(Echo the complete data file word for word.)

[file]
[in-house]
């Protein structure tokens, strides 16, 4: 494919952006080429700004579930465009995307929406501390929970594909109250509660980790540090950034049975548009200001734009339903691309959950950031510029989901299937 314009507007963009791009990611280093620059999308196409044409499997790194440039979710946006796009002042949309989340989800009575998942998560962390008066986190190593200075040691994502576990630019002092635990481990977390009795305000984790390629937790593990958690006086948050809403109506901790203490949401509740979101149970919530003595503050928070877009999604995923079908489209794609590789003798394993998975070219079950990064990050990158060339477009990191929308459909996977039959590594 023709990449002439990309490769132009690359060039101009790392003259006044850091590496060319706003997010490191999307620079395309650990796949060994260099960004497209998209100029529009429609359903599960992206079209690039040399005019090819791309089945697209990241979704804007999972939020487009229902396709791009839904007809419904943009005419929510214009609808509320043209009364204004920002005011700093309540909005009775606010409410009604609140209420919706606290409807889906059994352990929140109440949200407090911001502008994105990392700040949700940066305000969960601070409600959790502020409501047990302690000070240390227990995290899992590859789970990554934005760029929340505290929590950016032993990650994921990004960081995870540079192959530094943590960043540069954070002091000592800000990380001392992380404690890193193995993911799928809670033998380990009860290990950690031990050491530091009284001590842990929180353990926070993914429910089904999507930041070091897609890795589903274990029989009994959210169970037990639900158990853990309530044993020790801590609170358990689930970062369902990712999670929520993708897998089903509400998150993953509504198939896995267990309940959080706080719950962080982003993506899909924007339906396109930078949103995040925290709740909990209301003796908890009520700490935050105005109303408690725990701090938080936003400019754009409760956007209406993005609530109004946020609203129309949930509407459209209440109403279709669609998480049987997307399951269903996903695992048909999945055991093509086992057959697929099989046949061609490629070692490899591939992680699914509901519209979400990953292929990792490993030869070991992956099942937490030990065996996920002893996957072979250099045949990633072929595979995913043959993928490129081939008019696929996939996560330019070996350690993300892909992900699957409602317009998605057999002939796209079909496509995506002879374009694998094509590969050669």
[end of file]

[in-house]
């Protein structure tokens, strides 16, 4: 494919952006080429700004579930465009995307929406501390929970594909109250509660980790540090950034049975548009200001734009339903691309959950950031510029989901299937 314009507007963009791009990611280093620059999308196409044409499997790194440039979710946006796009002042949309989340989800009575998942998560962390008066986190190593200075040691994502576990630019002092635990481990977390009795305000984790390629937790593990958690006086948050809403109506901790203490949401509740979101149970919530003595503050928070877009999604995923079908489209794609590789003798394993998975070219079950990064990050990158060339477009990191929308459909996977039959590594 023709990449002439990309490769132009690359060039101009790392003259006044850091590496060319706003997010490191999307620079395309650990796949060994260099960004497209998209100029529009429609359903599960992206079209690039040399005019090819791309089945697209990241979704804007999972939020487009229902396709791009839904007809419904943009005419929510214009609808509320043209009364204004920002005011700093309540909005009775606010409410009604609140209420919706606290409807889906059994352990929140109440949200407090911001502008994105990392700040949700940066305000969960601070409600959790502020409501047990302690000070240390227990995290899992590859789970990554934005760029929340505290929590950016032993990650994921990004960081995870540079192959530094943590960043540069954070002091000592800000990380001392992380404690890193193995993911799928809670033998380990009860290990950690031990050491530091009284001590842990929180353990926070993914429910089904999507930041070091897609890795589903274990029989009994959210169970037990639900158990853990309530044993020790801590609170358990689930970062369902990712999670929520993708897998089903509400998150993953509504198939896995267990309940959080706080719950962080982003993506899909924007339906396109930078949103995040925290709740909990209301003796908890009520700490935050105005109303408690725990701090938080936003400019754009409760956007209406993005609530109004946020609203129309949930509407459209209440109403279709669609998480049987997307399951269903996903695992048909999945055991093509086992057959697929099989046949061609490629070692490899591939992680699914509901519209979400990953292929990792490993030869070991992956099942937490030990065996996920002893996957072979250099045949990633072929595979995913043959993928490129081939008019696929996939996560330019070996350690993300892909992900699957409602317009998605057999002939796209079909496509995506002879374009694998094509590969050669």